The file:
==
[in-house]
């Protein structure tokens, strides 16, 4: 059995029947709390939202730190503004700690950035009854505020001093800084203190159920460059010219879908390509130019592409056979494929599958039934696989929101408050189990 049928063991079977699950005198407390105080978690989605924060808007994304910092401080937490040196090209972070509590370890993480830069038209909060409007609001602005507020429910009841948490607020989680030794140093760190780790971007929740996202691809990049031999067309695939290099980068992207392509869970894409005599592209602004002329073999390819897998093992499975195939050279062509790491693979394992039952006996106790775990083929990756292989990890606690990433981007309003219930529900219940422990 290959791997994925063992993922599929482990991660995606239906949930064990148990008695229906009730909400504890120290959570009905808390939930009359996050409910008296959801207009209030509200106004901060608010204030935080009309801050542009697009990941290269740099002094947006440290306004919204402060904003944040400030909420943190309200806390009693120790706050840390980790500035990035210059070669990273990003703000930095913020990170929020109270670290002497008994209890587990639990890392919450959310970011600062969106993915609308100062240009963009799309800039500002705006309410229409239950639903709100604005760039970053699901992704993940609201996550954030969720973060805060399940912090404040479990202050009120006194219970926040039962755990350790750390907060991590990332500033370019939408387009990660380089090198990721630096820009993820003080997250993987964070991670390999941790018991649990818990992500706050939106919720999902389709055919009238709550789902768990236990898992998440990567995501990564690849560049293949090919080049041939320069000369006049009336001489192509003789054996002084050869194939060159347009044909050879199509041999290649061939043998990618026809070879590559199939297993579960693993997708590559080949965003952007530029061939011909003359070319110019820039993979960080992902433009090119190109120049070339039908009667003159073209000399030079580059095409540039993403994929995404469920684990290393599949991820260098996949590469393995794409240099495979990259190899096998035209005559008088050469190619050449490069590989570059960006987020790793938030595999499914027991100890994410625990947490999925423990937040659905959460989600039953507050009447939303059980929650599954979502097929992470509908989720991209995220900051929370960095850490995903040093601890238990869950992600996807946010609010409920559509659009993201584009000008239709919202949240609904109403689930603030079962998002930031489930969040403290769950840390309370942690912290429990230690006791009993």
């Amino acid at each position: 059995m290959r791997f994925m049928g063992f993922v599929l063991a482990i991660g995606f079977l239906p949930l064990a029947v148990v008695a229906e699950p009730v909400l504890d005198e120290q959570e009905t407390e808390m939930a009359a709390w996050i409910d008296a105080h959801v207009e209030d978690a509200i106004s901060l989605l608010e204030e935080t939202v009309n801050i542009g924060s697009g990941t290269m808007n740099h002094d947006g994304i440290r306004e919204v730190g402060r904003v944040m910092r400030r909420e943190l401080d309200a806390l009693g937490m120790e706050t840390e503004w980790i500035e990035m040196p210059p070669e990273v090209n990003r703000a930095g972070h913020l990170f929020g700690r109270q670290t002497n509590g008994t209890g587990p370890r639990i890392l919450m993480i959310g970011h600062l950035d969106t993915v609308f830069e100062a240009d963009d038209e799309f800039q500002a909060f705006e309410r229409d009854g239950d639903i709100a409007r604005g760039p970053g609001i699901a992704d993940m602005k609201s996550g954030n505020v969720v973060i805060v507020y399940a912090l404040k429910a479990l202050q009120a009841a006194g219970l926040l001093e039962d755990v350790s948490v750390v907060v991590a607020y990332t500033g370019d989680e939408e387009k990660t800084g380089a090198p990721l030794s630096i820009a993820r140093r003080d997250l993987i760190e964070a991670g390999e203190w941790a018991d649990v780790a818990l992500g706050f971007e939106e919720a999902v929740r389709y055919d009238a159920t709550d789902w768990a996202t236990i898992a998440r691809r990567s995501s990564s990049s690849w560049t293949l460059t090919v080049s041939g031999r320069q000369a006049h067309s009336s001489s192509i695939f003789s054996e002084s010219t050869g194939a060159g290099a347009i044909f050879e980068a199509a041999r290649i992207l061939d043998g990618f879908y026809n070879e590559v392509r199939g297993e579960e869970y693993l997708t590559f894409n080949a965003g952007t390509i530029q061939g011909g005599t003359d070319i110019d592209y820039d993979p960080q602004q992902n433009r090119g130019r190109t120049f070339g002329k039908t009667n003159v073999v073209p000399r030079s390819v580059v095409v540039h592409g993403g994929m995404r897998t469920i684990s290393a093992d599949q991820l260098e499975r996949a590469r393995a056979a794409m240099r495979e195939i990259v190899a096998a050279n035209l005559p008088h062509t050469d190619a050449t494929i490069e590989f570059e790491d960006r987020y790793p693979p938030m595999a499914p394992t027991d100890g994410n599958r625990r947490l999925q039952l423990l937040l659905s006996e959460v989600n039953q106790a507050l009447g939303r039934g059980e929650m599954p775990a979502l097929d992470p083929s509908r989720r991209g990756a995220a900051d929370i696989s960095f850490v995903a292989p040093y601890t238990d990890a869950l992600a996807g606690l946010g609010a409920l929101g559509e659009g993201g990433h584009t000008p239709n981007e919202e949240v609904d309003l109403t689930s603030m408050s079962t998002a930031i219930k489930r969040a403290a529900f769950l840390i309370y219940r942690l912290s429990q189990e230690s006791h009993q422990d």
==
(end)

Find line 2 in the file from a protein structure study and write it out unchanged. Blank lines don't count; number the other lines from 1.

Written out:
């Protein structure tokens, strides 16, 4: 059995029947709390939202730190503004700690950035009854505020001093800084203190159920460059010219879908390509130019592409056979494929599958039934696989929101408050189990 049928063991079977699950005198407390105080978690989605924060808007994304910092401080937490040196090209972070509590370890993480830069038209909060409007609001602005507020429910009841948490607020989680030794140093760190780790971007929740996202691809990049031999067309695939290099980068992207392509869970894409005599592209602004002329073999390819897998093992499975195939050279062509790491693979394992039952006996106790775990083929990756292989990890606690990433981007309003219930529900219940422990 290959791997994925063992993922599929482990991660995606239906949930064990148990008695229906009730909400504890120290959570009905808390939930009359996050409910008296959801207009209030509200106004901060608010204030935080009309801050542009697009990941290269740099002094947006440290306004919204402060904003944040400030909420943190309200806390009693120790706050840390980790500035990035210059070669990273990003703000930095913020990170929020109270670290002497008994209890587990639990890392919450959310970011600062969106993915609308100062240009963009799309800039500002705006309410229409239950639903709100604005760039970053699901992704993940609201996550954030969720973060805060399940912090404040479990202050009120006194219970926040039962755990350790750390907060991590990332500033370019939408387009990660380089090198990721630096820009993820003080997250993987964070991670390999941790018991649990818990992500706050939106919720999902389709055919009238709550789902768990236990898992998440990567995501990564690849560049293949090919080049041939320069000369006049009336001489192509003789054996002084050869194939060159347009044909050879199509041999290649061939043998990618026809070879590559199939297993579960693993997708590559080949965003952007530029061939011909003359070319110019820039993979960080992902433009090119190109120049070339039908009667003159073209000399030079580059095409540039993403994929995404469920684990290393599949991820260098996949590469393995794409240099495979990259190899096998035209005559008088050469190619050449490069590989570059960006987020790793938030595999499914027991100890994410625990947490999925423990937040659905959460989600039953507050009447939303059980929650599954979502097929992470509908989720991209995220900051929370960095850490995903040093601890238990869950992600996807946010609010409920559509659009993201584009000008239709919202949240609904109403689930603030079962998002930031489930969040403290769950840390309370942690912290429990230690006791009993």